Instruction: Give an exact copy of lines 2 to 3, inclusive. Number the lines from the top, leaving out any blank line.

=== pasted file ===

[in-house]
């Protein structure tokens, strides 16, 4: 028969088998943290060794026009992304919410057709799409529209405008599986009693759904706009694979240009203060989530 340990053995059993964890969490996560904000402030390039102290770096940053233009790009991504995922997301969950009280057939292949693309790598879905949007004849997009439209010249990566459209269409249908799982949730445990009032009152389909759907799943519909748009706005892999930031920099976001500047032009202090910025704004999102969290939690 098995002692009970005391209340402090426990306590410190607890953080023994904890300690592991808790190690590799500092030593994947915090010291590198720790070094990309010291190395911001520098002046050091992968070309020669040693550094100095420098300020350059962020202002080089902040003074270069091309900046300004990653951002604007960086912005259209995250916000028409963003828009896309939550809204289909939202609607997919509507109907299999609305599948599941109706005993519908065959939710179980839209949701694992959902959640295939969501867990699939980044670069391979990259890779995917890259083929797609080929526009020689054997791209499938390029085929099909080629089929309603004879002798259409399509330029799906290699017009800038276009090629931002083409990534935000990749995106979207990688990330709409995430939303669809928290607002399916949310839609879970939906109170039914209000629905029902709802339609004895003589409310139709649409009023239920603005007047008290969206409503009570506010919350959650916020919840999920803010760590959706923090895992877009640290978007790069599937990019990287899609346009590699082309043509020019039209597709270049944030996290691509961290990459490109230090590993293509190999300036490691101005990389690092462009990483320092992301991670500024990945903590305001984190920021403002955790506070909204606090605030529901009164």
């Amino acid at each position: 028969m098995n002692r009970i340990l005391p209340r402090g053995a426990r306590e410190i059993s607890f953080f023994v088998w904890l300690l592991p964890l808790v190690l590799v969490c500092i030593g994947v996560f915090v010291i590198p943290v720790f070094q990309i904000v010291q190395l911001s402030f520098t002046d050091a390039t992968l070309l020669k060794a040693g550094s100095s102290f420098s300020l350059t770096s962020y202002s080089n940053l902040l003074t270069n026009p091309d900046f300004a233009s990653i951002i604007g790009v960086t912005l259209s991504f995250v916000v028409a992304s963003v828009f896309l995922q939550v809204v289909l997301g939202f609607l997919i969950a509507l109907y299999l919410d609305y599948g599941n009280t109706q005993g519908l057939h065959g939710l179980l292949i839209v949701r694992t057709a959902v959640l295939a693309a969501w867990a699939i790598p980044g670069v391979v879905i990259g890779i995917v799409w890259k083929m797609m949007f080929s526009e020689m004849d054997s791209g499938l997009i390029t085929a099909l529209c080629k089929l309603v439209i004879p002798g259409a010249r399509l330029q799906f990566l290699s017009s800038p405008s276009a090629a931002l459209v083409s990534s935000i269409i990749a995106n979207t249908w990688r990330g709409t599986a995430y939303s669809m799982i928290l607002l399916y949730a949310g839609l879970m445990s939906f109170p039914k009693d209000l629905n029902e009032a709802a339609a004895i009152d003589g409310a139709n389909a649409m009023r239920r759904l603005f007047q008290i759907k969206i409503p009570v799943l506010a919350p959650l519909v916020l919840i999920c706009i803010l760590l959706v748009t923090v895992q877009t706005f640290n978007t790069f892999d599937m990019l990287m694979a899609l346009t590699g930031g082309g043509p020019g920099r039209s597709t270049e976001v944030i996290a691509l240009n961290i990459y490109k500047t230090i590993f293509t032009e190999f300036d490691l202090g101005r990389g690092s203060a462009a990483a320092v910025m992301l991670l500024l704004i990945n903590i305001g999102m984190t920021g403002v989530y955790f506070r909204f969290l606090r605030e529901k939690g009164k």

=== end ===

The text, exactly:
């Protein structure tokens, strides 16, 4: 028969088998943290060794026009992304919410057709799409529209405008599986009693759904706009694979240009203060989530 340990053995059993964890969490996560904000402030390039102290770096940053233009790009991504995922997301969950009280057939292949693309790598879905949007004849997009439209010249990566459209269409249908799982949730445990009032009152389909759907799943519909748009706005892999930031920099976001500047032009202090910025704004999102969290939690 098995002692009970005391209340402090426990306590410190607890953080023994904890300690592991808790190690590799500092030593994947915090010291590198720790070094990309010291190395911001520098002046050091992968070309020669040693550094100095420098300020350059962020202002080089902040003074270069091309900046300004990653951002604007960086912005259209995250916000028409963003828009896309939550809204289909939202609607997919509507109907299999609305599948599941109706005993519908065959939710179980839209949701694992959902959640295939969501867990699939980044670069391979990259890779995917890259083929797609080929526009020689054997791209499938390029085929099909080629089929309603004879002798259409399509330029799906290699017009800038276009090629931002083409990534935000990749995106979207990688990330709409995430939303669809928290607002399916949310839609879970939906109170039914209000629905029902709802339609004895003589409310139709649409009023239920603005007047008290969206409503009570506010919350959650916020919840999920803010760590959706923090895992877009640290978007790069599937990019990287899609346009590699082309043509020019039209597709270049944030996290691509961290990459490109230090590993293509190999300036490691101005990389690092462009990483320092992301991670500024990945903590305001984190920021403002955790506070909204606090605030529901009164």
């Amino acid at each position: 028969m098995n002692r009970i340990l005391p209340r402090g053995a426990r306590e410190i059993s607890f953080f023994v088998w904890l300690l592991p964890l808790v190690l590799v969490c500092i030593g994947v996560f915090v010291i590198p943290v720790f070094q990309i904000v010291q190395l911001s402030f520098t002046d050091a390039t992968l070309l020669k060794a040693g550094s100095s102290f420098s300020l350059t770096s962020y202002s080089n940053l902040l003074t270069n026009p091309d900046f300004a233009s990653i951002i604007g790009v960086t912005l259209s991504f995250v916000v028409a992304s963003v828009f896309l995922q939550v809204v289909l997301g939202f609607l997919i969950a509507l109907y299999l919410d609305y599948g599941n009280t109706q005993g519908l057939h065959g939710l179980l292949i839209v949701r694992t057709a959902v959640l295939a693309a969501w867990a699939i790598p980044g670069v391979v879905i990259g890779i995917v799409w890259k083929m797609m949007f080929s526009e020689m004849d054997s791209g499938l997009i390029t085929a099909l529209c080629k089929l309603v439209i004879p002798g259409a010249r399509l330029q799906f990566l290699s017009s800038p405008s276009a090629a931002l459209v083409s990534s935000i269409i990749a995106n979207t249908w990688r990330g709409t599986a995430y939303s669809m799982i928290l607002l399916y949730a949310g839609l879970m445990s939906f109170p039914k009693d209000l629905n029902e009032a709802a339609a004895i009152d003589g409310a139709n389909a649409m009023r239920r759904l603005f007047q008290i759907k969206i409503p009570v799943l506010a919350p959650l519909v916020l919840i999920c706009i803010l760590l959706v748009t923090v895992q877009t706005f640290n978007t790069f892999d599937m990019l990287m694979a899609l346009t590699g930031g082309g043509p020019g920099r039209s597709t270049e976001v944030i996290a691509l240009n961290i990459y490109k500047t230090i590993f293509t032009e190999f300036d490691l202090g101005r990389g690092s203060a462009a990483a320092v910025m992301l991670l500024l704004i990945n903590i305001g999102m984190t920021g403002v989530y955790f506070r909204f969290l606090r605030e529901k939690g009164k």